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Japan’s Inflation Hits 8-Year High, Tests BOJ’s Soft Policy

Japan’s core consumer inflation rate rose 3% last month to a new high, adding pressure on the Bank of Japan and its soft interest rate policy, which has caused the yen to plummet

The weak global outlook led to subdued manufacturing PMI in Japan in January, in data released on Tuesday, but the services sector and composite data were both up from December.
Chinese have emerged as the main buyers of Tokyo apartments costing $3 million or more, and they often pay with suitcases of cash, one real estate executive was quoted as saying. This image shows people walking through Ameyoko shopping district in Tokyo, in May 2022 (Reuters).


Japan’s core consumer inflation rate rose to a new eight-year high of 3.0% in September, in a test to the central bank’s dovish policy.

The inflation data on Friday exposes the challenge the Bank of Japan faces as it tries to bolster a weak economy via low interest rates, which have caused the yen’s plunge to 32-year lows and hit importers with higher costs.

The increase in the nationwide core consumer price index (CPI), which excludes volatile fresh food but includes fuel costs, matched a median market forecast and followed a 2.8% rise in August.

It stayed above the BOJ’s 2.0% target for the sixth month, and was the fastest pace of gain since September 2014, data showed on Friday.



‘Core-Core’ Index

The broadening price pressures in Japan and the yen’s tumble below the key psychological barrier of 150 to the dollar will likely keep alive market speculation of a tweak to the Bank of Japan’s dovish stance over coming months.

“The current price rises are driven mostly by rising import costs rather than strong demand. Governor Kuroda may maintain policy for the rest of his term until April, though the key is whether the government will tolerate that,” Takeshi Minami, chief economist at Norinchukin Research Institute, said.

The data heightens the chance the BOJ will revise up its consumer inflation forecasts in new quarterly forecasts due at next week’s policy meeting, analysts say.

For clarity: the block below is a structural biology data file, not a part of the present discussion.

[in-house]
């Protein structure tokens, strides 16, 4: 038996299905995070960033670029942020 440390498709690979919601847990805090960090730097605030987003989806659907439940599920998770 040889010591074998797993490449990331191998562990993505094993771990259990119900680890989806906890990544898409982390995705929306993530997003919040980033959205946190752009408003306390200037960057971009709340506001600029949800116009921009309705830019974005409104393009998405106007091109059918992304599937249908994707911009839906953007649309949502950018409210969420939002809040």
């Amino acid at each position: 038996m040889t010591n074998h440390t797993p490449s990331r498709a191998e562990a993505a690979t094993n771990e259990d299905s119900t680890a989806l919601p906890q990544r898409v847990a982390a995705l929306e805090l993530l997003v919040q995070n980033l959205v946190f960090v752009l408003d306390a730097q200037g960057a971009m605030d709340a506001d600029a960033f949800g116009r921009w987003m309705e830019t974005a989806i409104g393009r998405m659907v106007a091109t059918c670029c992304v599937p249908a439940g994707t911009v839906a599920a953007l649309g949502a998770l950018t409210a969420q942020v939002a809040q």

The yen’s decline has been particularly painful for Japan due to its heavy reliance on imports for fuel and most raw material, forcing companies to hike prices for a wide range of goods including fried chicken, chocolates to bread.

The so-called ‘core-core’ index, which strips away both fresh food and energy costs, rose 1.8% in September from a year earlier, accelerating from a 1.6% gain in August and marking the fastest annual pace since March 2015.

The rise in the core-core index, which the BOJ closely watches as a key gauge of the underlying strength of inflation, toward its 2% target casts doubt on the central bank’s view that recent price rises will prove temporary.



Modest by Global Standards

With Japan’s inflation still modest compared with price rises seen in other major economies, the BOJ has pledged to keep interest rates super-low, remaining an outlier in a global wave of monetary policy tightening.

BOJ Governor Haruhiko Kuroda has stressed the need to focus on supporting the economy until wage growth picks up enough to compensate for the rising cost of living.

While Japan’s labour union lobby has pledged to demand wage hikes of around 5% in next year’s wage negotiations, analysts doubt pay will rise so much with fears of global recession and soft domestic demand clouding the outlook for many companies.

The September CPI data showed that while goods prices rose 5.6% year-on-year, services prices were just up 0.2% in a sign of how Japan’s inflation is still driven mostly by cost-push factors.

“Consumer inflation is likely to slow in 2023. If so, any tweak to the BOJ’s easy monetary policy will be minor even under the change to the bank’s leadership next year,” said Yasunari Ueno, chief market economist at Mizuho Securities.

Governor Kuroda will see his second, five-year term expire in April next year. The term of his two deputy governors will also end in March.


  • Reuters with additional editing by Jim Pollard




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Jim Pollard

Jim Pollard is an Australian journalist based in Thailand since 1999. He worked for News Ltd papers in Sydney, Perth, London and Melbourne before travelling through SE Asia in the late 90s. He was a senior editor at The Nation for 17+ years.


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